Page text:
Even if your company doesn't use Outlook, or if you use Microsoft Office Outlook Web Access, Microsoft CRMprovides you with additional user interface options:

Microsoft Internet Explorer Web browser

Personal Digital Assistant (PDA) using Microsoft mobile technology

Microsoft CRM also integrates directly with additional business productivity tools such as:

Microsoft Excel
Microsoft Word
Microsoft Exchange Server
Microsoft SharePoint Products and Technologies

By providing a tight integration with tools that your users already know, Microsoft CRM provides an extremelyrapid learning curve to ensure maximum user adoption. More important, it's designed to work the way yourusers work.



Works the Way Your Business Does

So you've seen how Microsoft CRM works hard to make life easier for the people who use the system on aday-to-day basis. Microsoft CRM also offers several benefits designed to accommodate the way businesseswork. In particular, these benefits include:

Web-based customization tools Because your business processes change rapidly, you can quickly andeasily customize Microsoft CRM by using Web-based customization tools. In addition to customizingforms and adding fields, you can create entirely new types of data to track and manage in CRM withoutwriting a single line of code.

Robust security model Microsoft CRM uses a role-based security model to provide you with incrediblydetailed and flexible security configuration options. You can structure the system so that users accessand edit only the information they need for their jobs. Yet, the security model remains agile enough toallow users to create ad hoc teams for collaborative work on projects and customer accounts.

Open programming interfaces Because businesses use more than one system for their operations,Microsoft CRM offers you an open programming interface that enables you to connect Microsoft CRM withalmost any type of external application, such as your company Web site, a financial system, or a companyintranet. The Microsoft CRM programming interface uses Web services, so you can use almost anyintegration technology or platform that meets your needs.

Business process automation Microsoft CRM offers you a Workflow feature to automate business
processes and repetitive tasks such as automatically creating follow-up tasks for new leads or escalatingoverdue customer service issues to a manager. You set up these business workflows by using a graphicaluser interface, so you can easily customize and revise them without programming code when yourbusiness needs to shift quickly.

Multiple deployment options You can choose how you want to deploy the Microsoft CRM software foryour business. You can purchase the software and install it onsite in your local network, or you can rentthe software on a monthly basis from a Microsoft partner who will manage all of the hardware, software,network, and security issues on your behalf. You can also switch from one deployment model to another ifyour business needs to change over time. Regardless of the deployment option you select, you canalways configure the security settings so that your remote and offsite workers can log on and access thesystem with no problems.

More Info Part II, "Customization," and Part III, "Extending Microsoft CRM," explain how you cancustomize Microsoft CRM to match your business process and procedures.


Works the Way IT Expects It To


If you're in the Information Technology (IT) department, we're sure you've worked with some difficult systems.Maybe the software used some proprietary database format that only three people in the world understand, ormaybe the software was so fragile that you didn't want to upgrade it for fear of breaking it!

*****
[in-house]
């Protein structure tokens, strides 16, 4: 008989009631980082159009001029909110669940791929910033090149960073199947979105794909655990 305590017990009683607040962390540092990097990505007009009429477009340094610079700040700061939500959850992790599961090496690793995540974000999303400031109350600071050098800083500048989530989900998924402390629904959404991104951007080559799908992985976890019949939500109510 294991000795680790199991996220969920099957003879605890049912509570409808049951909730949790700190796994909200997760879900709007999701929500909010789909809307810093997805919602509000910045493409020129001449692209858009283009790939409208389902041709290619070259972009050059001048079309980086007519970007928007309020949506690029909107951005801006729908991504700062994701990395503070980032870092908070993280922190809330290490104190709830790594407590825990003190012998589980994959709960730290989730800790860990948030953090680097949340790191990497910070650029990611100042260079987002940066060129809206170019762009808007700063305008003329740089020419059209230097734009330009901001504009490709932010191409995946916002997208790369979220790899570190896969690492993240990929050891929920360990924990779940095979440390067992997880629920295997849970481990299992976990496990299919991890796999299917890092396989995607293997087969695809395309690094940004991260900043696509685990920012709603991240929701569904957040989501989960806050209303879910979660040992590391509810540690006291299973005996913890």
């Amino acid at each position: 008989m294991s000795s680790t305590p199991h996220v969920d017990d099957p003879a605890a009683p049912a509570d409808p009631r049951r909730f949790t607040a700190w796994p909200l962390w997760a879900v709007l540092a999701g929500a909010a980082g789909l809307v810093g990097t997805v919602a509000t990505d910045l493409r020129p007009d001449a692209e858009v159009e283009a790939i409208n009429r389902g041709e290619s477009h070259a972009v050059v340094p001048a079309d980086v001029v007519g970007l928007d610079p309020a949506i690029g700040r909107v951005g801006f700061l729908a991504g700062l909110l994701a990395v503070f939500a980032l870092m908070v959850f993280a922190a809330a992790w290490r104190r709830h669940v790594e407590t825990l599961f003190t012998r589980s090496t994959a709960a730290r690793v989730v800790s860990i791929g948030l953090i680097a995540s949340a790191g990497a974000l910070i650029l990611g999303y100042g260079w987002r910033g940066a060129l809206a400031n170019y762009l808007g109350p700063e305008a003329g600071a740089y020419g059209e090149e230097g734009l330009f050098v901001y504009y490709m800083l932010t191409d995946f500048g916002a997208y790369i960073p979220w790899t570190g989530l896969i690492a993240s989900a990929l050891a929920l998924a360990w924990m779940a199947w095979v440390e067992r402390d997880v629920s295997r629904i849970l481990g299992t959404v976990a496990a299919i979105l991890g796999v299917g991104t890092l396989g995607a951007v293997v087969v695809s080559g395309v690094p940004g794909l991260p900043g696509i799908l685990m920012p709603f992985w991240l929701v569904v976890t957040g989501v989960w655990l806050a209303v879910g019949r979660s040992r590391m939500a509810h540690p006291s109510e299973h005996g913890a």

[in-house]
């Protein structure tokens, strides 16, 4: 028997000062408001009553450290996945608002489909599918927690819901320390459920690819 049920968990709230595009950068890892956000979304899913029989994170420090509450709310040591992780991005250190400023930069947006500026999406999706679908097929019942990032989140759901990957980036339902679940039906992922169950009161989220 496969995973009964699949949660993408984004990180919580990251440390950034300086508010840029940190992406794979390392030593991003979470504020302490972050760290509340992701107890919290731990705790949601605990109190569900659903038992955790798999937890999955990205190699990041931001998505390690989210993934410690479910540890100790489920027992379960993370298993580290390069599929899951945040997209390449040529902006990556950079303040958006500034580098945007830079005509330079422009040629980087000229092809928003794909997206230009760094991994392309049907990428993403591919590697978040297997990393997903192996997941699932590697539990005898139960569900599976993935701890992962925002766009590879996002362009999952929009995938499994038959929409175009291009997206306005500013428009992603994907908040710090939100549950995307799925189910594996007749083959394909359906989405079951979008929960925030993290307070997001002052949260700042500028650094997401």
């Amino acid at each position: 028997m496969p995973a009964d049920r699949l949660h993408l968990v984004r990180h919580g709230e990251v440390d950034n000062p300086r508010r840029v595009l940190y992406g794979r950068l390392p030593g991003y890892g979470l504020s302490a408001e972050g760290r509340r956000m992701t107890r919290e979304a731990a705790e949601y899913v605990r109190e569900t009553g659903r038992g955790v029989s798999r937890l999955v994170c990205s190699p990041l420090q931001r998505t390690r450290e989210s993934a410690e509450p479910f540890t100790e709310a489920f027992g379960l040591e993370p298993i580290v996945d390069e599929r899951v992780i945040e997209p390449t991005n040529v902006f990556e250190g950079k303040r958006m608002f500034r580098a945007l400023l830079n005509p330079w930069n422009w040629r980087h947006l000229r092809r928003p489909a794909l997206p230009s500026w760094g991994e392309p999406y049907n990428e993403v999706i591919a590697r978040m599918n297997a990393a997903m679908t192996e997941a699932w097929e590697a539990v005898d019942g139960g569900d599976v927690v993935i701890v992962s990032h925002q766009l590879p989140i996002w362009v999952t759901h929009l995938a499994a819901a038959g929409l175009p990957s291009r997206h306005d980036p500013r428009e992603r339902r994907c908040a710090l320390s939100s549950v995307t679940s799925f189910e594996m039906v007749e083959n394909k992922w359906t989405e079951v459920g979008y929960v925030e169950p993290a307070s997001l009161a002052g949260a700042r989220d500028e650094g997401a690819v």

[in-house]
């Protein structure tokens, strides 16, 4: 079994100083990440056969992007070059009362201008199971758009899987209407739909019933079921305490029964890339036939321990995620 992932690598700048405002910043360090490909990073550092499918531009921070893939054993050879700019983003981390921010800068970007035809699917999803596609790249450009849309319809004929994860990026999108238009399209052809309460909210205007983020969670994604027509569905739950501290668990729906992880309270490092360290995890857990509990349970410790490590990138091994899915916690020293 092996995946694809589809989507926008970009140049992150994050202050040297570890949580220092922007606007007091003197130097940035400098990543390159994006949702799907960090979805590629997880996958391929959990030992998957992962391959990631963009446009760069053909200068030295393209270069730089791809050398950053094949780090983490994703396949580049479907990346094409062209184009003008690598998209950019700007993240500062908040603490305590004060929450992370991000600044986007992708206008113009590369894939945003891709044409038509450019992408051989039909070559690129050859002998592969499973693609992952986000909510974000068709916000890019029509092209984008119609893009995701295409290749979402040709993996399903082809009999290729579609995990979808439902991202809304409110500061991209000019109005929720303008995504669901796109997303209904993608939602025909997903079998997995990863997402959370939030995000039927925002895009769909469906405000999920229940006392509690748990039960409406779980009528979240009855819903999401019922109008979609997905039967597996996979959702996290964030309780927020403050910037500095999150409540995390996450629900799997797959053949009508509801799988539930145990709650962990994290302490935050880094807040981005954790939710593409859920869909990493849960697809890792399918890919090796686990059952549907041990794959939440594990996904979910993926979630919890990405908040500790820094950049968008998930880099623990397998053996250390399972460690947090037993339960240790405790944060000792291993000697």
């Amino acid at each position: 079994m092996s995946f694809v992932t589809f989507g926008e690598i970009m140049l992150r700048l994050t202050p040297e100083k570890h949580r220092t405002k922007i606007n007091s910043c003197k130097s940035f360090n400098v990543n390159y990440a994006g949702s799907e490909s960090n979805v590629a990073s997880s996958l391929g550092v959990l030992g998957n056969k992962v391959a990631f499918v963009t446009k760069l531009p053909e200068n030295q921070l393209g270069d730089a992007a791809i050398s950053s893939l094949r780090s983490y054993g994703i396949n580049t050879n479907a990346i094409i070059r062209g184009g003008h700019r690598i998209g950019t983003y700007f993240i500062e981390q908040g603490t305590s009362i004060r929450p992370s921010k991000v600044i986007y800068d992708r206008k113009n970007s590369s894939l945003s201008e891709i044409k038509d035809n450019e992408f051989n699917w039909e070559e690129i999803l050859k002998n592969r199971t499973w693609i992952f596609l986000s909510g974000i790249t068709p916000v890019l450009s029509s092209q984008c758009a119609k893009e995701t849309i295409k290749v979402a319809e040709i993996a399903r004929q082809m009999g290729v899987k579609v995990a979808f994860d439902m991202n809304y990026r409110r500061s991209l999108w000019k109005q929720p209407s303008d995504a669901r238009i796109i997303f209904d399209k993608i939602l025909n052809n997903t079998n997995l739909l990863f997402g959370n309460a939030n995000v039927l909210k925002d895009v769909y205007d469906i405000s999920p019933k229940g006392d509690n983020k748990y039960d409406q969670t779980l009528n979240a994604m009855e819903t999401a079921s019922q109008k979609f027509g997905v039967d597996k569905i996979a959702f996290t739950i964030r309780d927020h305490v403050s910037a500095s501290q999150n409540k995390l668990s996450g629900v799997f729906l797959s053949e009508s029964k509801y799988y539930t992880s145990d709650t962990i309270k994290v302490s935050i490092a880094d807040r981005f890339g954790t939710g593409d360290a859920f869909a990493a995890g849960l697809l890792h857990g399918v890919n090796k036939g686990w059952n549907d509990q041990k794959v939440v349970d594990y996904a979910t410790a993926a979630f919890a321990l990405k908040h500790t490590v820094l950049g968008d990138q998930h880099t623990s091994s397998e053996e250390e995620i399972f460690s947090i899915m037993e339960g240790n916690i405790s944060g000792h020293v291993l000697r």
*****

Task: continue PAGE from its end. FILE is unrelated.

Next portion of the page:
Microsoft CRM isdesigned to work with the existing tools, applications, and infrastructure that IT professionals use every day.Some of the Microsoft CRM benefits specific to IT include:

Industry standard technologies Microsoft CRM uses industry standard network managementtechnologies for its foundation. It uses Microsoft Active Directory directory service and IntegratedWindows authentication for user and password management. Microsoft CRM stores all of its data inMicrosoft SQL Server for easy backups, restores, and failovers. It also uses the SQL Server ReportingServices platform as its main reporting engine, and it works directly with Exchange Server for sending andtracking e-mail.

Wizard-driven deployment When you install Microsoft CRM, the software checks for all of the systemprerequisites and tells you which adjustments you might need to make. Depending on your networkenvironment, it's possible to install the Microsoft CRM software with 10 clicks or fewer!

Failover and disaster recovery Microsoft CRM supports clustering for Web, database, and e-mail serverenvironments, so you can feel confident about the safety of your mission-critical data.

Zero-footprint clients Users can access Microsoft CRM by using Internet Explorer and still use thesoftware's rich functionality. In addition, you can deploy the Microsoft CRM desktop client for Outlook sothat you can use the software if your organization uses thin-client technology for your users.

Automation support You can install Microsoft CRM from a command line or via Terminal Services.

In light of these benefits (and many more that we didn't list), you'll find that Microsoft CRM works the way ITwould expect it to.

Introducing Microsoft CRM 3.0

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Microsoft saw the need for a better CRM software platform and created a solution called Microsoft DynamicsCRM ("Microsoft CRM"). They designed this software for companies of all sizes to use as their technologyplatform for implementing CRM strategies. Microsoft first released Microsoft CRM (version 1.0) in late 2002and has continued to update the software over the past few years with new releases and feature packs. Thisbook covers the latest release of the software, Microsoft Dynamics CRM 3.0. This chapter will give you a briefoverview of the Microsoft CRM 3.0 software to explain how it helps companies implement CRM strategies.We'll discuss the following overview topics:

Software design goals

Front office vs. back office

Editions

Licensing

Requirements

After we cover Microsoft CRM from a high-level perspective, the subsequent chapters will explain how you canconfigure, customize, and extend the software to meet your company's unique business needs

CRM 3.0 Overview